, May 14, 2008 (ENS) - The UN's campaign to plant one billion trees has been so successful that it was expanded Tuesday to become a Seven Billion Tree Campaign. In just 18 months, the original Billion Tree Campaign has inspired the planting of two billion trees, double its original target.
The effort is intended to avert rapid global warming by planting trees to absorb the main greenhouse gas carbon dioxide. Deforestation accounts for over 20 percent of the carbon dioxide humans generate. Trees also keep precious rainwater from running off the land and shelter wildlife to combat the ongoin loss of biodiversity.
"When the Billion Tree Campaign was launched at the Climate Convention meeting in Nairobi in 2006, no one could have imagined it could have flowered so fast and so far. But it has given expression to the frustrations but also the hopes of millions of people around the world," said Achim Steiner, head of the UN Environment Programme, which spearheaded the Billion Tree Campaign with the World Agroforestry Centre.
"In 2006 we wondered if a billion tree target was too ambitious; it was not," Steiner said. "The goal of two billion trees has also proven to be an underestimate. The goal of planting seven billion trees - equivalent to just over a tree per person alive on the planet - must therefore also be do-able given the campaign's extraordinary track record and the self-evident worldwide support."
To date the initiative, which is under the patronage of Nobel Peace Prize Laureate and Kenyan Green Belt Movement founder Professor Wangari Maathai and Prince Albert II of Monaco, has broken every target set and has catalyzed tree planting in 155 countries.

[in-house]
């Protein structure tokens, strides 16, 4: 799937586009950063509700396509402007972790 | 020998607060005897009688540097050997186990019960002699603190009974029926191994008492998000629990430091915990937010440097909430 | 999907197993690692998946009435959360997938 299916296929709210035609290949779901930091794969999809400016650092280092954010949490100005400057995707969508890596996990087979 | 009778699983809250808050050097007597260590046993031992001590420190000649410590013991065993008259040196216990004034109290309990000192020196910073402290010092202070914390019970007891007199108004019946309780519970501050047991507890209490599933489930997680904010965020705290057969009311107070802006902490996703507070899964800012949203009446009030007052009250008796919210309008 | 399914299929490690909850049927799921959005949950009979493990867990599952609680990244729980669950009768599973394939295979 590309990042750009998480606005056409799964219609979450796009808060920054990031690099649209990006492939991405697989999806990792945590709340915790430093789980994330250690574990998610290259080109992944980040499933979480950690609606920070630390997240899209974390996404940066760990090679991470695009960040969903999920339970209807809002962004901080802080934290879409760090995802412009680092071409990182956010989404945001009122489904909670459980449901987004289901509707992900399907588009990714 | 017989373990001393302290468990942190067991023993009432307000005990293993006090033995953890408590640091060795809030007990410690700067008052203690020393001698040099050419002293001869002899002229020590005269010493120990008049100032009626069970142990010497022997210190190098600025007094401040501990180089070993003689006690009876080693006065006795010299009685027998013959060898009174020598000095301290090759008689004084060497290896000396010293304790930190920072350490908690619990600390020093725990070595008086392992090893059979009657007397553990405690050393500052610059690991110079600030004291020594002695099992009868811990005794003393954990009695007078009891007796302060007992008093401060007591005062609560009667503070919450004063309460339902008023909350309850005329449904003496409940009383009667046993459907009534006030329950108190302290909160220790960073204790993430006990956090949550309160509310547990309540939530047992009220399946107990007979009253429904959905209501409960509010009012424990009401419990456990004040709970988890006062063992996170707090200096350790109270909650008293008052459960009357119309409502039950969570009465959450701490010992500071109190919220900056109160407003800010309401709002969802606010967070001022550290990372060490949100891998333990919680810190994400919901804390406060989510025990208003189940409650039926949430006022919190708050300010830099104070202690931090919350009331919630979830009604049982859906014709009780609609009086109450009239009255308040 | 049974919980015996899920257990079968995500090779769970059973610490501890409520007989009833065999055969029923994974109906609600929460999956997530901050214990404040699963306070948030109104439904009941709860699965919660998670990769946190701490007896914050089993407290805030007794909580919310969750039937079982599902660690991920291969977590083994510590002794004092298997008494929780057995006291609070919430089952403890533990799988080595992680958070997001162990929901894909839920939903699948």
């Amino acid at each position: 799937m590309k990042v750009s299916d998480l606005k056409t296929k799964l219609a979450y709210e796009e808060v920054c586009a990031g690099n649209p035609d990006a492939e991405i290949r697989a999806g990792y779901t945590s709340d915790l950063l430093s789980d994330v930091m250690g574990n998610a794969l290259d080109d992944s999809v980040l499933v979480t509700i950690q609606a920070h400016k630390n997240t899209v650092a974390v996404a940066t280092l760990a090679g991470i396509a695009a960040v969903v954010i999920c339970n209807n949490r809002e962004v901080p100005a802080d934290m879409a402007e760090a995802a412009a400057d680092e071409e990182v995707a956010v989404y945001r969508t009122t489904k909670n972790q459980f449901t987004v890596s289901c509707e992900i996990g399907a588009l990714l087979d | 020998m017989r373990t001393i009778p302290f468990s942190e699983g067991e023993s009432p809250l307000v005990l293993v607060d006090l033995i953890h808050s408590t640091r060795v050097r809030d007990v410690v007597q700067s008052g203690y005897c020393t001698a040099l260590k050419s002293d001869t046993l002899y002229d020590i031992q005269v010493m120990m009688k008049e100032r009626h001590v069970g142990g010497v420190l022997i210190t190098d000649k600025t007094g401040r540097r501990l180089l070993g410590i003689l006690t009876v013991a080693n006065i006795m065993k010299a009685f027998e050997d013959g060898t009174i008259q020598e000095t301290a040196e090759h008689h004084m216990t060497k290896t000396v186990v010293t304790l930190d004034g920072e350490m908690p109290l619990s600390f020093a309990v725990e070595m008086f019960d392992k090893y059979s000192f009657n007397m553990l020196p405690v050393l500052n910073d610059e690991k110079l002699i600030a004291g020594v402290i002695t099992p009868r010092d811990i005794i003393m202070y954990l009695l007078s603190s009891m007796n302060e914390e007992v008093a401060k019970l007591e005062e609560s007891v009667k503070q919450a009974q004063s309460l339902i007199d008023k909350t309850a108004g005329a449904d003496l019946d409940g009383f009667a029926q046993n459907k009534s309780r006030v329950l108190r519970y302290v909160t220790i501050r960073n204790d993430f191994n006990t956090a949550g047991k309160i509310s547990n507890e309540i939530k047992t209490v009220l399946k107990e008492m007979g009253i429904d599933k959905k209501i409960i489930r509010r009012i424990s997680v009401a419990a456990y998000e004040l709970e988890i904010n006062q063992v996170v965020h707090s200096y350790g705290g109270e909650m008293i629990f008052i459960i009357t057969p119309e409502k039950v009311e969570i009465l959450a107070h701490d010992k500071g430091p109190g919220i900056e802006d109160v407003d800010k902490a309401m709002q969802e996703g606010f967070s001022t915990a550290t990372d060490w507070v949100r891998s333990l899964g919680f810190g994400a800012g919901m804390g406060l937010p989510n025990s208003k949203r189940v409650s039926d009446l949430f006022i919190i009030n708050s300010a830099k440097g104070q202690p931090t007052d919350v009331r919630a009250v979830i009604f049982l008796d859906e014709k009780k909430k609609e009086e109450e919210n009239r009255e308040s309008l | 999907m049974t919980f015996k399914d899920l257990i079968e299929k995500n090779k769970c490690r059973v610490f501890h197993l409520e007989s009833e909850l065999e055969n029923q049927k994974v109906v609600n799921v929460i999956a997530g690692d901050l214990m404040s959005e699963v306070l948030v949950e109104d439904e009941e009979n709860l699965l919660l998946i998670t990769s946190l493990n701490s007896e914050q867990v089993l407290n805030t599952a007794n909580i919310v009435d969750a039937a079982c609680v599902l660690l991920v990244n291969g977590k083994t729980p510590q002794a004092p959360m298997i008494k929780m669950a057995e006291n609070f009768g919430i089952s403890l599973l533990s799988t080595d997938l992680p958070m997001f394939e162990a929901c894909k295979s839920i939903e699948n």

Heads of state including the presidents of Indonesia, the Maldives, Mexico, Turkey and Turkmenistan as well as businesses; cities; faith, youth and community groups have planted trees as part of the campaign. Individuals have accounted for over half of all participants.
The Ethiopian Millennium and the International Day of the African Child, Bole High School students celebrated the day by planting 150 trees. The Ethiopian Minister for Agriculture, representatives from UNICEF, UNEP and the European Union attended the event. (Photo courtesy UNEP)
Geographically, Africa is the leading region with over half of all the two billion trees planted. Regional and national governments organized the most massive plantings, with Ethiopia leading the count at 700 million, followed by Turkey at 400 million, Mexico at 250 million, and Kenya at 100 million trees planted.
To protect vulnerable shorelines, mangrove plantings were organized by Plančte Urgence in Banda Aceh and other Indonesian provinces recovering from the December 2004 Indian Ocean Tsunami.
In the United States, the Replant New Orleans initiative sponsored a planting of fruit trees to rejuvenate the community struggling with the effects of the 2005 Hurricane Katrina.
In a single day in the state of Uttar Pradesh, India, 10.5 million trees were planted.
The two billionth tree was put into the ground as part of an agroforestry project carried out by the UN's World Food Programme, WFP. As part of this campaign, the world's largest food aid distribution agency has now planted 60 million trees in 35 countries to improve food security in the midst of a global food crisis.